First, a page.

Ohio Agricultural Law Blog--The Ag Law Harvest
Here’s our gathering of ag law news you may want to know:
We have a Farm Bill. After months of waiting, the United States Congress has passed the Agriculture Improvement Act of 2018, known as the Farm Bill. Members of Congress have been working for months trying to reconcile a House version and a Senate version in what is known as a Conference Committee. On Monday, December 10th, the Conference Committee submitted a report to members of Congress. Both the House of Representatives and the Senate approved the report by bipartisan majorities within a matter of days. The bill will become law once signed by President Trump, which analysts expect him to do by the end of this week.
The Ohio Ag Law Blog will explore some of the major provisions that will affect Ohio from a legal perspective, rather than restate what other news outlets and other sources have already said about the Farm Bill. First up will be a blog post about what the Farm Bill means for hemp in Ohio, so stay tuned for an in-depth analysis.
Syngenta settlement approved by federal judge. As previously reported in the Ohio Ag Law Blog here and here, the major multi-year class action lawsuit against Syngenta for failing to receive import approval from China before selling its Viptera and Duracade seeds in the United States has been settled for $1.51 billion. On December 7th, Judge John Lungstrum of the U.S. District Court for the District Kansas issued a final order granting the settlement. In the order, the court overruled a number of objections from class members who opposed the settlement. It also awarded one third of the settlement amount to the plaintiffs’ attorneys as attorney fees, valued at $503,333,333.33. The next step could involve appeals by those opposed to the settlement. According to a statement posted by one of the co-lead counsels for the plaintiffs, payments to eligible parties could begin as early as the second quarter of 2019, depending upon whether any appeals are filed.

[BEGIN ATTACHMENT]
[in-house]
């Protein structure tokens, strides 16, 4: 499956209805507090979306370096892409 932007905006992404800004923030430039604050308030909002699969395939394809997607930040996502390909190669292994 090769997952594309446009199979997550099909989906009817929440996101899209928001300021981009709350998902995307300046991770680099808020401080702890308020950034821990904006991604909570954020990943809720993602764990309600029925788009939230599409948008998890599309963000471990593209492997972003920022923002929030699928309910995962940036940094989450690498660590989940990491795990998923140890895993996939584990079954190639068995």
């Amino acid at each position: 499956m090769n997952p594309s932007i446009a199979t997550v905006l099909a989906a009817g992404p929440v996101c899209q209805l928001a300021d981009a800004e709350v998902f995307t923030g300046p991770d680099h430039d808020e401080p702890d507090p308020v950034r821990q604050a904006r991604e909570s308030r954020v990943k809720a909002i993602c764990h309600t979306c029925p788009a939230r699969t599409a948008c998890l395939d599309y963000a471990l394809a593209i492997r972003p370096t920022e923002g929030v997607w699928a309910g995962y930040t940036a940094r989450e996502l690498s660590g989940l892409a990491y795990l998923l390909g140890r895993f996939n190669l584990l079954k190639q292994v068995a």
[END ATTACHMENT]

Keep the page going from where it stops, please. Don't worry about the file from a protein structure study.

Lawsuit centered on definition of “natural” allowed to proceed in California. Sanderson Farms labels its chicken products as “100% Natural.” However, the environmental groups Friends of the Earth and the Center for Food Safety have alleged that Sanderson Farms’ labeling is misleading, false, and unfair to competition. The lawsuit hinges around Sanderson Farms’ use of antibiotics in light of its “100% natural claims,” as the plaintiffs have argued that the reasonable consumer would believe “100% natural” to mean that the chickens were antibiotic free. Sanderson Farms has repeatedly countered that its chickens were cleared of any antibiotics before processing.
Sanderson Farms has asked Judge Richard Seeborg of the U.S. District Court for the Northern District of California to dismiss the case multiple times. Each time the court has either allowed the plaintiffs to amend their complaint or rejected Sanderson Farms’ motions. The most recent denial came days after Sanderson Farms issued a press release announcing that it would no longer routinely use antibiotics considered medically important for humans by March 1, 2019. The judge’s denial of the motion to dismiss does not mean that the plaintiffs are correct, it only means that the plaintiffs have presented enough facts for the case to continue.
The controversy stems from labeling and consumer expectations. We previously talked about the “what is meat” and “what is milk” debates in a previous blog post, and this issue is not much different. Again there is a word that has not been thoroughly regulated by a governing entity such that companies have used it to mean different things. As more labeling questions arise, the Ohio Ag Law Blog will keep you posted on trends and updates.
Ohio legislation on the move: